1

What would be Zsh equivalent of bash's

expr index "abcdefghijklmnopqrstuvwxyz" xyzd

I am trying to find index of substring.

  • 2
    expr isn't a builtin. Why not use the exact same syntax? – Nick ODell Jul 31 '18 at 4:27
  • The expr utility doesn't have an index operation. Or are you using GNU expr maybe? – Kusalananda Jul 31 '18 at 5:39
3

If you're looking for a zsh builtin alternative to that non-standard expr usage (nothing to do with bash btw), you could do:

$ a=abcdefghijklmnopqrstuvwxyz b=xyzd
$ echo ${a[(i)[$b]]}
4

With i, you get the index of the first match (or one plus the length of the haystack if there's no match). With I instead, you get the last match (or 0 if there's no match).

With any POSIX-like shell (including bash and zsh)

$ s=${a%%[$b]*}
$ echo "$(($#s + 1))"
4
3

The implementation of expr found in the GNU coreutils package is an external utility and can be used in the same way regardless of what shell you are using.

In zsh,

expr index "abcdefghijklmnopqrstuvwxyz" xyzd

would return 4, just as in bash or any other shell.

The index operation in GNU's expr is an extension to the standard expr, which means you'd likely to get an expr: syntax error error on systems without that particular implementation of expr. This is regardless of what shell you use.

  • index is not a GNU extension. SysIII expr in 1980 had it. It's true it's not standard and not supported everywhere. – Stéphane Chazelas Jul 31 '18 at 8:06
  • @StéphaneChazelas Thanks. You're better at the history than I am. Slight modification to the answer... – Kusalananda Jul 31 '18 at 8:08
  • Technically, expr index "abcdefghijklmnopqrstuvwxyz" xyzd would return a different result in the rc shell or derivatives as " is not a special quoting character in the syntax of those shells. – Stéphane Chazelas Jul 31 '18 at 8:13
  • @Kusalananda expr: syntax error is exactly what I am getting. – fg78nc Jul 31 '18 at 12:20
  • 1
    @fg78nc That means that your expr is not GNU coreutils' expr. Either install GNU coreutils on your Unix (the command might then be called gexpr rather than expr) or find an alternative way of performing the operation. – Kusalananda Jul 31 '18 at 14:49
2

expr index "abcdefghijklmnopqrstuvwxyz" xyzd

I am trying to find index of substring.

Index of a substring, or of a character? expr index looks for any of the characters given in the second set, i.e. the above finds the position of the first d, not the substring xyzd (which doesn't exist in your string).

To look for the position of a substring, you could do, in standard shell:

haystack=abcdefghijklmnopqrstuvwxyz
needle=jkl
x=${haystack%%$needle*};

Now x contains the part of string before that substring, so "${#x}" is the zero-based position of jkl (9, in this case).

To look for the position of a character (byte) from a set of characters, you could similarly use:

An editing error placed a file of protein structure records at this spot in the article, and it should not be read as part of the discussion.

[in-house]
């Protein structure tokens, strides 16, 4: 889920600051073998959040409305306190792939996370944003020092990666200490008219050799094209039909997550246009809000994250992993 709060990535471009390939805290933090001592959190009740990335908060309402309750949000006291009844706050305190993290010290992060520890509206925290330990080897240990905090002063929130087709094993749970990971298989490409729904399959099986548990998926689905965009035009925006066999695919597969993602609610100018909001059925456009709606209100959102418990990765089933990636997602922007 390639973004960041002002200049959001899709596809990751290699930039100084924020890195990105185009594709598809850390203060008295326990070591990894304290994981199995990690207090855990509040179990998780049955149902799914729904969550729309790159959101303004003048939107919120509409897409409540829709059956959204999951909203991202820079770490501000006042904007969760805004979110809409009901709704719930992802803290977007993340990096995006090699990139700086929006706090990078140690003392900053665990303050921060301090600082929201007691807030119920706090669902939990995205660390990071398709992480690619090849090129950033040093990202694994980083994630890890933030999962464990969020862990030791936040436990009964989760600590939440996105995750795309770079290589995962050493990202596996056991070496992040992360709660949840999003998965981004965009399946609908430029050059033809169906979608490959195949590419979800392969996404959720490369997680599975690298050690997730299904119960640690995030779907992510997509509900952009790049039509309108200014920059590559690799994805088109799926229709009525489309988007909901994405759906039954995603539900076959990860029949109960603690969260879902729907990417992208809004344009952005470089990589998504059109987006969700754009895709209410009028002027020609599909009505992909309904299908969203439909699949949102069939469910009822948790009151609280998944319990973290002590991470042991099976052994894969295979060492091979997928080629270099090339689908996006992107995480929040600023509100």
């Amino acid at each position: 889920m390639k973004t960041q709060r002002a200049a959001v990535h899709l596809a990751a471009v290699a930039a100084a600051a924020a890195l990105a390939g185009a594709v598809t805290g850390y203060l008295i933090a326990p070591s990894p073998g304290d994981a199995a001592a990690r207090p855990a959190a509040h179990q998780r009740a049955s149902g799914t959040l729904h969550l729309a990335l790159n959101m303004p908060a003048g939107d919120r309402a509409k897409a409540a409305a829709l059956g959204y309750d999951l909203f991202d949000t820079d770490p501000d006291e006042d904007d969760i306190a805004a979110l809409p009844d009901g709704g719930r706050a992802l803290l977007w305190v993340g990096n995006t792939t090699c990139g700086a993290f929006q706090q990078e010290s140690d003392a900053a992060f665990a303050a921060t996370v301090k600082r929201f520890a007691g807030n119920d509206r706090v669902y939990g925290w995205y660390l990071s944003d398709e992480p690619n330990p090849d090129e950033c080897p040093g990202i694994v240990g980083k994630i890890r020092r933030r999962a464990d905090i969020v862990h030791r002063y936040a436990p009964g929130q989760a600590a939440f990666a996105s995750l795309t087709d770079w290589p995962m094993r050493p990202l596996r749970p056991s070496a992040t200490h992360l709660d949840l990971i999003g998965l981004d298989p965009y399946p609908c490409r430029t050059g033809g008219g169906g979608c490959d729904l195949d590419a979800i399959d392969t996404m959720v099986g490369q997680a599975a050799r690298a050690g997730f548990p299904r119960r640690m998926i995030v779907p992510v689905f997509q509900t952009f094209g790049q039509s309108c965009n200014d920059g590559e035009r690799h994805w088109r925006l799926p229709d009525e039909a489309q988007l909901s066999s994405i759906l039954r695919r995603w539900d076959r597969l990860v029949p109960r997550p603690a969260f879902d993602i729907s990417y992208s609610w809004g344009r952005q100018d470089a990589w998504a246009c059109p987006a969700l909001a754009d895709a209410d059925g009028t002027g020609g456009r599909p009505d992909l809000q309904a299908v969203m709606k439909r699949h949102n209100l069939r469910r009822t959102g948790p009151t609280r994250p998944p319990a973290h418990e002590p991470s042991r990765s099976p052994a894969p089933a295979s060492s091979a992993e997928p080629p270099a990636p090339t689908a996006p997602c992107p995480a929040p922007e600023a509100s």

haystack=abcdefghijklmnopqrstuvwxyz
needle=xqe;
x=${haystack%%[$needle]*}; 

Here, "${#x}" is 4. The downside of both of these is that if the string/character being searched for isn't found, x contains the whole of haystack, so you need to compare "${#x}" against the full length of haystack (not zero) to see if a match was found:

haystack=abcdefghijklmnopqrstuvwxyz
needle=qqq
x=${haystack%%$needle*}
if [ "${#x}" = "${#haystack}" ]; then echo "$needle not found"; fi
0

As Kusalananda already pointed out in his comment, you can of course use expr in zsh too, but I guess you meant whether Zsh has a builtin way to do it.

The answer is "no", but it contains something similar:

v="abcdefghijklmnopqrstuvwxyz"
i=${(SB)v#cdef}

This would set i to 3. However, there are two reasons why this doesn't work exactly the same as expr index:

In the example you gave, you are searching for xyzd, which is not present in your string, but since your string ends in xyz, expr gracefully drops the 'd' and returns a match. One might argue that the behaviour of Zsh is more reasonable in this respect, but of course if this an important issue for you, I would stick with Zsh.

The other reason why Zsh is different, is that ${(SB)v#...} returns 1 if the string does not match. For example,

echo ${(SB)v#a}
echo ${(SB)v#7}

would both return 1. With this alone, you can't distinguish between a non-match and a match at the first character. One possible solution is to have it calculate the position and the length of the match:

# N returns the length of the match
index_and_length=${(SBN)v#...}
# index_and_length contains the index, a space, and the length
if [[ ${index_and_length#* } == 0 ]]
then
  echo no match
else
  index=${index_and_length% *}
  echo match at index $index
fi

UDPATE: As the comments to this post reveal, I misunderstood the purpose of expr index; hence, my answer, as given, is inadequate. However we can adapt it, because the "string" to be searched for, is a glob-pattern. Hence, square brackets will do the job:

# Search for the first occurance of one of the letters x y z d
index_and_length=${(SBN)v#[xyzd]}
  • 1
    The user's command would return the index of the first character found from the second string in the first. The d is the first one found, and it's at position 4 in the first string. That's how I think it works anyway. Or it's the index of the d in the second string... I don't have the manual here atm. – Kusalananda Jul 31 '18 at 7:44
  • 1
    It looks for single characters: "index STRING CHARS: index in STRING where any CHARS is found, or 0" -- man7.org/linux/man-pages/man1/expr.1.html – ilkkachu Jul 31 '18 at 7:59
  • @Kusalananda : Thank you for pointing this out. I amended my answer to fit this interpretation. – user1934428 Jul 31 '18 at 8:23

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